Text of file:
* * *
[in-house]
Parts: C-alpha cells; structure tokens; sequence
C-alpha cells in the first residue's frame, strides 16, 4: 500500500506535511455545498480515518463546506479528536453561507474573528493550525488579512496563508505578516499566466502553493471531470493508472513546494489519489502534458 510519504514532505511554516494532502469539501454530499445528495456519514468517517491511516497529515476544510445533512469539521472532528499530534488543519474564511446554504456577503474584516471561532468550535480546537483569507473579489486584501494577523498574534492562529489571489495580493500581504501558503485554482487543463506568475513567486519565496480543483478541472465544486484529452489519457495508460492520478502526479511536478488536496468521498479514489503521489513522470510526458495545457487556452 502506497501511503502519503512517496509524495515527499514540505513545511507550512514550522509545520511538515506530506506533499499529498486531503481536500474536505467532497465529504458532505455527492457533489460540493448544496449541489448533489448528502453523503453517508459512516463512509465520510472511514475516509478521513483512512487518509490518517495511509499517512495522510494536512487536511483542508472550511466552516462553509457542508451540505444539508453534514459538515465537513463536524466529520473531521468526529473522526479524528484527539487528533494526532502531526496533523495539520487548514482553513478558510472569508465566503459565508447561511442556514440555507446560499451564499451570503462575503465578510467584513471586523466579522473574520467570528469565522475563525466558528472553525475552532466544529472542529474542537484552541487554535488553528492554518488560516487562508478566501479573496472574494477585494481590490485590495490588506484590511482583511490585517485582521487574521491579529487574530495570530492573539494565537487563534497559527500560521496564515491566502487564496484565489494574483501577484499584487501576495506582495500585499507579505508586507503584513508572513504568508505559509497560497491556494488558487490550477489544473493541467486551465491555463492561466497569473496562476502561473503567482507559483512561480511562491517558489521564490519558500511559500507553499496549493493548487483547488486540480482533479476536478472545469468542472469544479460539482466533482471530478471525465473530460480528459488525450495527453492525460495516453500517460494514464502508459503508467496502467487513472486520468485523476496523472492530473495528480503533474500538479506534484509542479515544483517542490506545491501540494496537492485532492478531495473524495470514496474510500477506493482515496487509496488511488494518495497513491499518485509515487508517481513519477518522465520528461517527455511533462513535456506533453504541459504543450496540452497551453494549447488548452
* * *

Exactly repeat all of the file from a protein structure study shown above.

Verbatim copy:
[in-house]
Parts: C-alpha cells; structure tokens; sequence
C-alpha cells in the first residue's frame, strides 16, 4: 500500500506535511455545498480515518463546506479528536453561507474573528493550525488579512496563508505578516499566466502553493471531470493508472513546494489519489502534458 510519504514532505511554516494532502469539501454530499445528495456519514468517517491511516497529515476544510445533512469539521472532528499530534488543519474564511446554504456577503474584516471561532468550535480546537483569507473579489486584501494577523498574534492562529489571489495580493500581504501558503485554482487543463506568475513567486519565496480543483478541472465544486484529452489519457495508460492520478502526479511536478488536496468521498479514489503521489513522470510526458495545457487556452 502506497501511503502519503512517496509524495515527499514540505513545511507550512514550522509545520511538515506530506506533499499529498486531503481536500474536505467532497465529504458532505455527492457533489460540493448544496449541489448533489448528502453523503453517508459512516463512509465520510472511514475516509478521513483512512487518509490518517495511509499517512495522510494536512487536511483542508472550511466552516462553509457542508451540505444539508453534514459538515465537513463536524466529520473531521468526529473522526479524528484527539487528533494526532502531526496533523495539520487548514482553513478558510472569508465566503459565508447561511442556514440555507446560499451564499451570503462575503465578510467584513471586523466579522473574520467570528469565522475563525466558528472553525475552532466544529472542529474542537484552541487554535488553528492554518488560516487562508478566501479573496472574494477585494481590490485590495490588506484590511482583511490585517485582521487574521491579529487574530495570530492573539494565537487563534497559527500560521496564515491566502487564496484565489494574483501577484499584487501576495506582495500585499507579505508586507503584513508572513504568508505559509497560497491556494488558487490550477489544473493541467486551465491555463492561466497569473496562476502561473503567482507559483512561480511562491517558489521564490519558500511559500507553499496549493493548487483547488486540480482533479476536478472545469468542472469544479460539482466533482471530478471525465473530460480528459488525450495527453492525460495516453500517460494514464502508459503508467496502467487513472486520468485523476496523472492530473495528480503533474500538479506534484509542479515544483517542490506545491501540494496537492485532492478531495473524495470514496474510500477506493482515496487509496488511488494518495497513491499518485509515487508517481513519477518522465520528461517527455511533462513535456506533453504541459504543450496540452497551453494549447488548452